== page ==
Ralph Ellison Invisible Man Analysis

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In Ralph Ellison’s novel Invisible Man influences from Ellison’s personal interest and passion for art and sculpture have become the dominions for the narrator’s perception of power and disillusionment. As the narrator partakes in his own self-discovery of his invisibility, art is often present to describe the mindset and ideas at the time of the narrator. Elements such as sculptures and museum settings are implemented into the novel; together they landmark the different stages of transformation the narrator has towards realizing his true invisibility. The multiple elements of art in the novel are nods towards Ellison’s fascination for art. Ellison’s attention to portraits and visual artifact collections in his career reveals his awareness…show more content…
Bledsoe’s office after his eventful trip with Mr. Norton at the Golden Day. Unlike past encounters with Dr. Bledsoe’s office, the narrator suddenly becomes aware of the old heavy furnishings of the room (Ellison 137). The narrator is drawn to the photographs and plaques of past presidents, men with power who are “fixed like trophies or heraldic emblems upon the wall” (Ellison 137). The engagement with the office marks one of the narrator’s first experiences in a museum setting. Ellison’s influence and inspiration from art are an impetus that describes the narrator’s current culture and modern experience of art (Hall 777). The nature of the Dr. Bledsoe’s office also corresponds to the motives of institutions like the state college the narrator attends. The narrator is blindsided by Dr. Bledsoe and the college’s power to manipulate students; he fails to see the negative impact it has on him. In Dr. Bledsoe’s office the narrator demonstrates his yearning and admiration of power by the trophies and plaques that adorn the wall (Ellison 137). However, the narrator fails to follow the ideals of museum culture, where museums should engage viewers to interpret objects, exchange memories, and create a personal response to exhibits that induce fantasizing (Hall 782). The disillusionment in the narrator here is shown, where from the structure and the college, the narrator demonstrates the inability of his…show more content…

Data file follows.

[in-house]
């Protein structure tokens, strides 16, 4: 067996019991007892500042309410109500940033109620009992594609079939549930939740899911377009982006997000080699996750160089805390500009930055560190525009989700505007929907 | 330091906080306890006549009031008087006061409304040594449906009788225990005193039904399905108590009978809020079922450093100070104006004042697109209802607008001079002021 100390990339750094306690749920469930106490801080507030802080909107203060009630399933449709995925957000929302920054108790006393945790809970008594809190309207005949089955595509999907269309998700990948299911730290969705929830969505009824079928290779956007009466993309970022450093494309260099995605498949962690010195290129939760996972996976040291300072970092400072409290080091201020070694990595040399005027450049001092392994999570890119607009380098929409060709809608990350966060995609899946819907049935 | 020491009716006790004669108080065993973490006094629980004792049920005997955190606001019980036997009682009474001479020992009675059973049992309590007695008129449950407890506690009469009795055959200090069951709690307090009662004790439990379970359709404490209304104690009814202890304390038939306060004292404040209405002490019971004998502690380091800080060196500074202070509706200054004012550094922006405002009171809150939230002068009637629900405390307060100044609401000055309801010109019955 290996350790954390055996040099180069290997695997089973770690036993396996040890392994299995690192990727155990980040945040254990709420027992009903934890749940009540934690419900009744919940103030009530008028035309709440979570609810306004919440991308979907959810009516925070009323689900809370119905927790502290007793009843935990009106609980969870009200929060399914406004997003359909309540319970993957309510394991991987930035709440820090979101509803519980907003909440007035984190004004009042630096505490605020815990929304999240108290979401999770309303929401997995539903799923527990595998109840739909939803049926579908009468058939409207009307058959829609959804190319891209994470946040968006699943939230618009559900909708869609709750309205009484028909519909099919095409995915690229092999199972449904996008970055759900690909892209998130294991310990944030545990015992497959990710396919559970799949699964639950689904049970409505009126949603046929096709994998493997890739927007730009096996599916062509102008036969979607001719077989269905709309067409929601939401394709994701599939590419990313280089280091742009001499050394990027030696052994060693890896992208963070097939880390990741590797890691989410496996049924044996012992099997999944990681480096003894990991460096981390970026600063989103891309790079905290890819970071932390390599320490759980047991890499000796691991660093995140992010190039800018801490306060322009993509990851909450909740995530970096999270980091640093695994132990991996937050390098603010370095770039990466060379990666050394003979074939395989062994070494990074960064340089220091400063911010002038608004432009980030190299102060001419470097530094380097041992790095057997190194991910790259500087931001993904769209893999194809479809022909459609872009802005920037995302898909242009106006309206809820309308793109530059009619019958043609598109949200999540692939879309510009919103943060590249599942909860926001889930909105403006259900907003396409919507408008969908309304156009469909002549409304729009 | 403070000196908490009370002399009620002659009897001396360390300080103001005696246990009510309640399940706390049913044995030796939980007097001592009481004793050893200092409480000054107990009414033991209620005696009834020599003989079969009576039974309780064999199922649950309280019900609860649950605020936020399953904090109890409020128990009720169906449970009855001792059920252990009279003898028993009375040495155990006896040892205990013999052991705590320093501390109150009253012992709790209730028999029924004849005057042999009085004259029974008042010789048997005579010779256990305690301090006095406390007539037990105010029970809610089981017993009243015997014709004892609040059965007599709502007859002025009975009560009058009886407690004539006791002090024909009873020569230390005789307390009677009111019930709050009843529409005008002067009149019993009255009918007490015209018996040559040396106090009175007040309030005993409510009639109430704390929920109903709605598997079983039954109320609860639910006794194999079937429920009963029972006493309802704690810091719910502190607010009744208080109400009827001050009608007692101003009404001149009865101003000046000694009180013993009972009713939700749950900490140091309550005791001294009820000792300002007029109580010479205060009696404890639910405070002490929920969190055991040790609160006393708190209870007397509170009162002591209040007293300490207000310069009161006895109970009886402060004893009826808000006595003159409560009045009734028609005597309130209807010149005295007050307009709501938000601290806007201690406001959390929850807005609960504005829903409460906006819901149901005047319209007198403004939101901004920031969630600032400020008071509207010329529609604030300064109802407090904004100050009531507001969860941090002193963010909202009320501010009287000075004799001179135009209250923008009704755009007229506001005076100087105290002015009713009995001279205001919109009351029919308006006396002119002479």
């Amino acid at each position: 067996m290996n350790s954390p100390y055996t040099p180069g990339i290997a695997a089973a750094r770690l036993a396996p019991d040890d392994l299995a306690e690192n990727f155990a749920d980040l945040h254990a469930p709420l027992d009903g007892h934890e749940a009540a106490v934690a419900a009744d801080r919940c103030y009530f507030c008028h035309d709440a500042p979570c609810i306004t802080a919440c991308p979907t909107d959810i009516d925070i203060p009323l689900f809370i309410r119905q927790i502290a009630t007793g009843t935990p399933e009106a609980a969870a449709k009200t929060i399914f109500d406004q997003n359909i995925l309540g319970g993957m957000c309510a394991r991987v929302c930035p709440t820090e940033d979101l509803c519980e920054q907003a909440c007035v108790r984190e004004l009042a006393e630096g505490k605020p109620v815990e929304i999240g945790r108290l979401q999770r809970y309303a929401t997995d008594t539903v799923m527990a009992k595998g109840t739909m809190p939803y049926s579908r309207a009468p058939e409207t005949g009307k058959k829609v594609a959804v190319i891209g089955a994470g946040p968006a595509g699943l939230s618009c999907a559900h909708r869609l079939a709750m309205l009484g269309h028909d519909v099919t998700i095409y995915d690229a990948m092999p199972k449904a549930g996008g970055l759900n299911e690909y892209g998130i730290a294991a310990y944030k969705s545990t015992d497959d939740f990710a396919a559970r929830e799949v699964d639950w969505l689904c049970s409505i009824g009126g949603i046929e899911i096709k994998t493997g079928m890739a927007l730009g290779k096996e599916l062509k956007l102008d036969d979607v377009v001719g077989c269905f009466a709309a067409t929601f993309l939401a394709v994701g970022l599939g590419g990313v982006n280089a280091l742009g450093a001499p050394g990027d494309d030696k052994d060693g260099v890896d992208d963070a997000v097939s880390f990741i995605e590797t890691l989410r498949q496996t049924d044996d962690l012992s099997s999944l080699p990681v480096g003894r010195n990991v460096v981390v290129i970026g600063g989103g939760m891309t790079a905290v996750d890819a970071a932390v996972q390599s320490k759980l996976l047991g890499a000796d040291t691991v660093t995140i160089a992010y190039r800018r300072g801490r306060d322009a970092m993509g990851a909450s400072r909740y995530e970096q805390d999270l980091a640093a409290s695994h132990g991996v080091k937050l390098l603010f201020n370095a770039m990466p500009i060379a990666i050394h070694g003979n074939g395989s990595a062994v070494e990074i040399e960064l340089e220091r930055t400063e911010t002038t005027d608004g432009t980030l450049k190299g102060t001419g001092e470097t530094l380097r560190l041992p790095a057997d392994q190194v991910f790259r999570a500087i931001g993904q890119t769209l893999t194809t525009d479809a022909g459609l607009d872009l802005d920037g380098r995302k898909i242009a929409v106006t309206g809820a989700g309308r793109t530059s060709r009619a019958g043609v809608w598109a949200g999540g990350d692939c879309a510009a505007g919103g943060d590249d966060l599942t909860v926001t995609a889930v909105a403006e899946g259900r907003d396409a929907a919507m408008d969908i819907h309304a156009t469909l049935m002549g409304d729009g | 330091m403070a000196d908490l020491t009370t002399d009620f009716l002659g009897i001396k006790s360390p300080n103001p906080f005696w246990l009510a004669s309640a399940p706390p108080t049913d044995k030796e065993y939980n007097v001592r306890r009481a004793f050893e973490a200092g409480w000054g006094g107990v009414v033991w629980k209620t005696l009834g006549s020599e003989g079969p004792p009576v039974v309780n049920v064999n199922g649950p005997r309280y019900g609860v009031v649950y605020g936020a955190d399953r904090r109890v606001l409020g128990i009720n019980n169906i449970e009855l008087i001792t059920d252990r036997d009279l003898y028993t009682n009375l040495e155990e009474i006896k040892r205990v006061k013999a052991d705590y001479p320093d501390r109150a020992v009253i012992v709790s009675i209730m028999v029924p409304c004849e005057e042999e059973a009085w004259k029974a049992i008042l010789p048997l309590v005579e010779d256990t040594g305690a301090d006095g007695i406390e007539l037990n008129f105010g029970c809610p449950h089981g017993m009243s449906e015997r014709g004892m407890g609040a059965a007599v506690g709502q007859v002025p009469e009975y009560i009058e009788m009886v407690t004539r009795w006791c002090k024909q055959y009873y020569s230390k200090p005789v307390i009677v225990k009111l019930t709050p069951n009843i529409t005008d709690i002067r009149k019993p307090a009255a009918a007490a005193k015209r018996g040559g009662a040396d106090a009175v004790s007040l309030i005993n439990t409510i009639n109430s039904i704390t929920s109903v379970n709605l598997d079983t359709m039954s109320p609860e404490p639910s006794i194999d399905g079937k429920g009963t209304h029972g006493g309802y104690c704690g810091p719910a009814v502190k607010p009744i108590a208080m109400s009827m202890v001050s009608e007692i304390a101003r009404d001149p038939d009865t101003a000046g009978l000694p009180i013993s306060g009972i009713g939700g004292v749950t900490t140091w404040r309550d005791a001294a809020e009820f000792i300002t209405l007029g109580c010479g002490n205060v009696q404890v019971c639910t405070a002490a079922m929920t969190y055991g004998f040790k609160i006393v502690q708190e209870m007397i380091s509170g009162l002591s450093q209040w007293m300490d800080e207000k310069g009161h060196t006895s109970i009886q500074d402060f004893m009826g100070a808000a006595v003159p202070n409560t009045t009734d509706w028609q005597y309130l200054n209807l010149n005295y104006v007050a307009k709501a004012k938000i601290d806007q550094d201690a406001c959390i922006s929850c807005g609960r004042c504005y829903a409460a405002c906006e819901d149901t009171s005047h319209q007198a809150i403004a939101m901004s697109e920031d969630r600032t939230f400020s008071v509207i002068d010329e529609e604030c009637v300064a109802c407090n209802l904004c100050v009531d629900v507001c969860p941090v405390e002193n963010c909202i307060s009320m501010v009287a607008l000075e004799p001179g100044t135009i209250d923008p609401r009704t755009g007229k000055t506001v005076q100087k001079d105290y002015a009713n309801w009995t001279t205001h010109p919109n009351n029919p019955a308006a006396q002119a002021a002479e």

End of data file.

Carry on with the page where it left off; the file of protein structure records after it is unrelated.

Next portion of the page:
Bledsoe. As the narrator enters Mr. Bates’ office, one of the first buildings he attempts to deliver a letter to, a particular wall of portraits catches the attention of the narrator. On the wall hangs portraits of old men “who looked down from their frames with an assurance and arrogance that I [narrator] had never seen in any except white men and a few bad, razor shaved Negroes” (Ellison 167). The narrator is situationally aware and now recognizes the elements and effects of the museum culture of art unlike before in Dr. Bledsoe’s office. The narrator questions how superior men of the north were adept to “fit in with the southern white folk” who gave the narrator his scholarship (Ellison 167). The narrator’s confusion affirms the narrator’s understanding of the power Dr. Bledsoe had over the teachers of the college, for Dr. Bledsoe did not have the appearance of assurance and arrogance like the men in the portraits. At this moment, the narrator is solely focused on traditional success like the men pictured. The narrator here is endorsing “traditional portraits of power” and rejects the indigenous artifacts in Mr. Emerson’s office, the last trustee office he visits (Hall 783). The differences in the narrator’s attitude towards his own culture is exemplified while observing Mr.
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